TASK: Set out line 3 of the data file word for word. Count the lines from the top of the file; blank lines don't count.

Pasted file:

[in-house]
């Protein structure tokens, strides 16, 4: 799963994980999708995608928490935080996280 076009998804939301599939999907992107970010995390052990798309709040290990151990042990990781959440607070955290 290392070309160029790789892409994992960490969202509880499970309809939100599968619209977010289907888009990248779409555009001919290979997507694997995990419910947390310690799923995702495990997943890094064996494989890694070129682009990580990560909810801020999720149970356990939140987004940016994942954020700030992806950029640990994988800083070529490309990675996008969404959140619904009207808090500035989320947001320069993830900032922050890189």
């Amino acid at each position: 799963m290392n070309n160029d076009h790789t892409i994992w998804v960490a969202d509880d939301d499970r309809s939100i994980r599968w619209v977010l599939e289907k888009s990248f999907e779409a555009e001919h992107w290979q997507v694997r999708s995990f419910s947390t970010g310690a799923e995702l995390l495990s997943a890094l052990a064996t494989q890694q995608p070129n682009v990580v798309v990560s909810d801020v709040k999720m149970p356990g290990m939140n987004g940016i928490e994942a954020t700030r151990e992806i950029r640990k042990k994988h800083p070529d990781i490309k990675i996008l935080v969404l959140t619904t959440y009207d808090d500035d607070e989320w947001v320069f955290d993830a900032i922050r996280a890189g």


């Amino acid at each position: 799963m290392n070309n160029d076009h790789t892409i994992w998804v960490a969202d509880d939301d499970r309809s939100i994980r599968w619209v977010l599939e289907k888009s990248f999907e779409a555009e001919h992107w290979q997507v694997r999708s995990f419910s947390t970010g310690a799923e995702l995390l495990s997943a890094l052990a064996t494989q890694q995608p070129n682009v990580v798309v990560s909810d801020v709040k999720m149970p356990g290990m939140n987004g940016i928490e994942a954020t700030r151990e992806i950029r640990k042990k994988h800083p070529d990781i490309k990675i996008l935080v969404l959140t619904t959440y009207d808090d500035d607070e989320w947001v320069f955290d993830a900032i922050r996280a890189g």